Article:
If there’s one place this class is strong, it’s breaststroke. There’s not one Reece Whitley-tier star in the field, but a disproportionate number of 53-54/1:55-1:56 type guys. On the flip side, butterfly is top-heavy but thin. Burns (46/1:42) is a standout, but there isn’t a ton behind him, and most of the other good flyers are one-distance guys who specialize in other races (Jack Dolan, Ethan Harder, Noah Bowers).
And in a less swimming-centric note, 2019 will be the Year of the Jacks. We’ve got 3 Jacks and a Jake in our top 10. Does it have anything to do with the fact that most of these guys were born within a few years of Leonardo DiCaprio’s performance as Jack in Titanic? Who knows. I’m just a swimming guy; that’s outside of my wheelhouse.
|Top Times In the Class of 2019|
|50 Free||Jack Dolan||19.62|
|100 Free||Jack Walker||43.52|
|200 Free||Jack Walker||1:33.73|
|500 Free||Ross Dant||4:18.89|
|1000 Free**||Ross Dant||8:57.37|
|1650 Free||Ross Dant||14:50.97|
|100 Back||Brendan Burns||46.24|
|200 Back||Brendan Burns||1:42.17|
|100 Breast||Caspar Corbeau||53.42|
|200 Breast||Jake Foster||1:55.40|
|100 Fly||Brendan Burns||46.61|
|200 Fly||Brendan Burns||1:42.94|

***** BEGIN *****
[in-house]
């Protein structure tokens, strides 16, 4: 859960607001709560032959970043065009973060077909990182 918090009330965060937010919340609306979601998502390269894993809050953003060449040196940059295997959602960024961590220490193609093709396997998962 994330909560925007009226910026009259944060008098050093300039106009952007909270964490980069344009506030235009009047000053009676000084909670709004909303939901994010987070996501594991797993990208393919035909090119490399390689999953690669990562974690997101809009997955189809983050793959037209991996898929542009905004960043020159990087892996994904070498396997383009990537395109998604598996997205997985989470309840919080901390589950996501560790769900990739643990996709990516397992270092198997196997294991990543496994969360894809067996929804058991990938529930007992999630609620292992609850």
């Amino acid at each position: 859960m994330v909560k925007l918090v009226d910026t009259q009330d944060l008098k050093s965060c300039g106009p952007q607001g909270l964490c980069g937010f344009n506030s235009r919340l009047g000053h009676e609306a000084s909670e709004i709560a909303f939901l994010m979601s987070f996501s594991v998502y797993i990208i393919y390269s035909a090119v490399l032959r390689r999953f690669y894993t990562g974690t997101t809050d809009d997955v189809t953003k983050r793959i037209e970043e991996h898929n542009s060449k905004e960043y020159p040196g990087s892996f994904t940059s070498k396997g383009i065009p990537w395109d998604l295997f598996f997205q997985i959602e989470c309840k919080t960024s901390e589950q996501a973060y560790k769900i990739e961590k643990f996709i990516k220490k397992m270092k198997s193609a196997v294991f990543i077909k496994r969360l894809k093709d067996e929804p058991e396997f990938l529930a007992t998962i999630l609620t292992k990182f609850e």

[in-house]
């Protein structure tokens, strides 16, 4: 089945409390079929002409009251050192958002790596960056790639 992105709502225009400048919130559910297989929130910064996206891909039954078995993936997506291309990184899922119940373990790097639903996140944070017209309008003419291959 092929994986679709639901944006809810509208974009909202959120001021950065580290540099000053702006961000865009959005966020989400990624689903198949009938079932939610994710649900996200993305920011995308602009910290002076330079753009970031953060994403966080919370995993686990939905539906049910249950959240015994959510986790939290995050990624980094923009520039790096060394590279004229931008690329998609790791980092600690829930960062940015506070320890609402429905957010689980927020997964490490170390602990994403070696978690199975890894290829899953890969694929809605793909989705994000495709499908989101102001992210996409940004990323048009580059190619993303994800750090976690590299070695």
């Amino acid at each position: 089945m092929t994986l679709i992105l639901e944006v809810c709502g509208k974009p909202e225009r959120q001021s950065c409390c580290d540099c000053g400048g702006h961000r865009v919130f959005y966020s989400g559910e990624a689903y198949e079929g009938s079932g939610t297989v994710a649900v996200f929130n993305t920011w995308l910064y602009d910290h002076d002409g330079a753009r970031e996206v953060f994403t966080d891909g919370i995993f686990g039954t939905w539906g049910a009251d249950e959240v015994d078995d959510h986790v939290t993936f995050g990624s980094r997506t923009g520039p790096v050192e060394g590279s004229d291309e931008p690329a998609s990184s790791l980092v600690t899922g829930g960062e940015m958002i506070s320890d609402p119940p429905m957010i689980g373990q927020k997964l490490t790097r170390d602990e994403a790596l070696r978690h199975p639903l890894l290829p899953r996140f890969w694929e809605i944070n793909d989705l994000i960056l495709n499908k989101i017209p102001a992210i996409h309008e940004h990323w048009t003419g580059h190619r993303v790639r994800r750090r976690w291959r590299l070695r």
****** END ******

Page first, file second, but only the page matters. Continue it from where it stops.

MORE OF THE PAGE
|200 IM||Jake Foster||1:44.15|
|400 IM||Jake Foster||3:45.46|
**The 1000 free isn’t an event at the Division I NCAA Championships, but is swum instead of the 1650 in many Division I dual meets and is part of the NCAA program in Division II.
Our goal in these rankings is to reflect what college coaches look for in recruits, based on many years of conversations and coverage.
Key Point: We focus only on American-based athletes, simply because there is so much uncertainty with international recruits – if they’ll come to the states, when they’ll come to the states and with what graduating class they should be ranked. Projecting international recruits often becomes more a discussion of when they’ll first join a college program and not which program they’ll join.